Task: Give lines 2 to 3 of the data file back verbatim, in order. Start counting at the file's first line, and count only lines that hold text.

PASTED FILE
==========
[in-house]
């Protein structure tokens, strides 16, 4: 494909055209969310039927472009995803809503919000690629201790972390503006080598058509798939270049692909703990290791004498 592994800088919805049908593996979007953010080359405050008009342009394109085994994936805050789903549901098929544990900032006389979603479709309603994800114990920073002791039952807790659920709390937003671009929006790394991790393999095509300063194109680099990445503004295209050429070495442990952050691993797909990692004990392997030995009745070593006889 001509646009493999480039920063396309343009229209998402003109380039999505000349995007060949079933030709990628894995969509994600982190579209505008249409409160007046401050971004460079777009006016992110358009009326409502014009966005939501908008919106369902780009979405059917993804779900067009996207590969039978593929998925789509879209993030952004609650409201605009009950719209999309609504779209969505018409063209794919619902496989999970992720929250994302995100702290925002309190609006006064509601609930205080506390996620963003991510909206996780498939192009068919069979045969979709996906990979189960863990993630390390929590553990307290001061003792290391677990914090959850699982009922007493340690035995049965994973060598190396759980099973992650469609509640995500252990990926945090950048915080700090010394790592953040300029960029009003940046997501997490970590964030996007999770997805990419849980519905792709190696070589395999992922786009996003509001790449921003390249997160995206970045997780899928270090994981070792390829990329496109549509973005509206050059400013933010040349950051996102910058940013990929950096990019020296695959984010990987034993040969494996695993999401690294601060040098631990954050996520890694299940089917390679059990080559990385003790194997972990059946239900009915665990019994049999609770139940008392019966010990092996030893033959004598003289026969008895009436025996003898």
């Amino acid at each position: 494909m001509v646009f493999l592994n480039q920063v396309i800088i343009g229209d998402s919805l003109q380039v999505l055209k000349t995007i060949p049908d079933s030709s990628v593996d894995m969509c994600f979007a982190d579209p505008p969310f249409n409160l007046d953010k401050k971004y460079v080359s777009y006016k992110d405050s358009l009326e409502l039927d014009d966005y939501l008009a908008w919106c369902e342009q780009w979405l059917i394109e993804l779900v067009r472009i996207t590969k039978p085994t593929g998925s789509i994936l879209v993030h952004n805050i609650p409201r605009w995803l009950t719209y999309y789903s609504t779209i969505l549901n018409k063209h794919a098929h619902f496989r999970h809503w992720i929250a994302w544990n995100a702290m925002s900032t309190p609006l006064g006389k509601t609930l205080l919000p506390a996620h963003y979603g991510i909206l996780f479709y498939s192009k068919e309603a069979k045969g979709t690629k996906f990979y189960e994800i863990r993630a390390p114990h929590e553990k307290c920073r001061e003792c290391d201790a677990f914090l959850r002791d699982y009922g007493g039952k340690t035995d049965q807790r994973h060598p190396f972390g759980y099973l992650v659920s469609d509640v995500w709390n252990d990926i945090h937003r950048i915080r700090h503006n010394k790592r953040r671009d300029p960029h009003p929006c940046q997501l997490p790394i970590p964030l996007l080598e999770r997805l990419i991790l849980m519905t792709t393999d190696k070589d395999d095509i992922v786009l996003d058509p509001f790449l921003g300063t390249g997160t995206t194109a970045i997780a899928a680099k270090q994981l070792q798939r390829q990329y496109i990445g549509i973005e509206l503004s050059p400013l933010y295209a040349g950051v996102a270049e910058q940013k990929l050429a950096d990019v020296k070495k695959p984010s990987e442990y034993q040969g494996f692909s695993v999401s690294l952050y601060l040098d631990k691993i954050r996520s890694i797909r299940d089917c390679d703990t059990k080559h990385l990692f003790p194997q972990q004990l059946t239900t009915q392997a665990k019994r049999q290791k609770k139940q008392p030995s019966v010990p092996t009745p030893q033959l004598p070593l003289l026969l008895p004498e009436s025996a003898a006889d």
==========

């Protein structure tokens, strides 16, 4: 494909055209969310039927472009995803809503919000690629201790972390503006080598058509798939270049692909703990290791004498 592994800088919805049908593996979007953010080359405050008009342009394109085994994936805050789903549901098929544990900032006389979603479709309603994800114990920073002791039952807790659920709390937003671009929006790394991790393999095509300063194109680099990445503004295209050429070495442990952050691993797909990692004990392997030995009745070593006889 001509646009493999480039920063396309343009229209998402003109380039999505000349995007060949079933030709990628894995969509994600982190579209505008249409409160007046401050971004460079777009006016992110358009009326409502014009966005939501908008919106369902780009979405059917993804779900067009996207590969039978593929998925789509879209993030952004609650409201605009009950719209999309609504779209969505018409063209794919619902496989999970992720929250994302995100702290925002309190609006006064509601609930205080506390996620963003991510909206996780498939192009068919069979045969979709996906990979189960863990993630390390929590553990307290001061003792290391677990914090959850699982009922007493340690035995049965994973060598190396759980099973992650469609509640995500252990990926945090950048915080700090010394790592953040300029960029009003940046997501997490970590964030996007999770997805990419849980519905792709190696070589395999992922786009996003509001790449921003390249997160995206970045997780899928270090994981070792390829990329496109549509973005509206050059400013933010040349950051996102910058940013990929950096990019020296695959984010990987034993040969494996695993999401690294601060040098631990954050996520890694299940089917390679059990080559990385003790194997972990059946239900009915665990019994049999609770139940008392019966010990092996030893033959004598003289026969008895009436025996003898």
């Amino acid at each position: 494909m001509v646009f493999l592994n480039q920063v396309i800088i343009g229209d998402s919805l003109q380039v999505l055209k000349t995007i060949p049908d079933s030709s990628v593996d894995m969509c994600f979007a982190d579209p505008p969310f249409n409160l007046d953010k401050k971004y460079v080359s777009y006016k992110d405050s358009l009326e409502l039927d014009d966005y939501l008009a908008w919106c369902e342009q780009w979405l059917i394109e993804l779900v067009r472009i996207t590969k039978p085994t593929g998925s789509i994936l879209v993030h952004n805050i609650p409201r605009w995803l009950t719209y999309y789903s609504t779209i969505l549901n018409k063209h794919a098929h619902f496989r999970h809503w992720i929250a994302w544990n995100a702290m925002s900032t309190p609006l006064g006389k509601t609930l205080l919000p506390a996620h963003y979603g991510i909206l996780f479709y498939s192009k068919e309603a069979k045969g979709t690629k996906f990979y189960e994800i863990r993630a390390p114990h929590e553990k307290c920073r001061e003792c290391d201790a677990f914090l959850r002791d699982y009922g007493g039952k340690t035995d049965q807790r994973h060598p190396f972390g759980y099973l992650v659920s469609d509640v995500w709390n252990d990926i945090h937003r950048i915080r700090h503006n010394k790592r953040r671009d300029p960029h009003p929006c940046q997501l997490p790394i970590p964030l996007l080598e999770r997805l990419i991790l849980m519905t792709t393999d190696k070589d395999d095509i992922v786009l996003d058509p509001f790449l921003g300063t390249g997160t995206t194109a970045i997780a899928a680099k270090q994981l070792q798939r390829q990329y496109i990445g549509i973005e509206l503004s050059p400013l933010y295209a040349g950051v996102a270049e910058q940013k990929l050429a950096d990019v020296k070495k695959p984010s990987e442990y034993q040969g494996f692909s695993v999401s690294l952050y601060l040098d631990k691993i954050r996520s890694i797909r299940d089917c390679d703990t059990k080559h990385l990692f003790p194997q972990q004990l059946t239900t009915q392997a665990k019994r049999q290791k609770k139940q008392p030995s019966v010990p092996t009745p030893q033959l004598p070593l003289l026969l008895p004498e009436s025996a003898a006889d």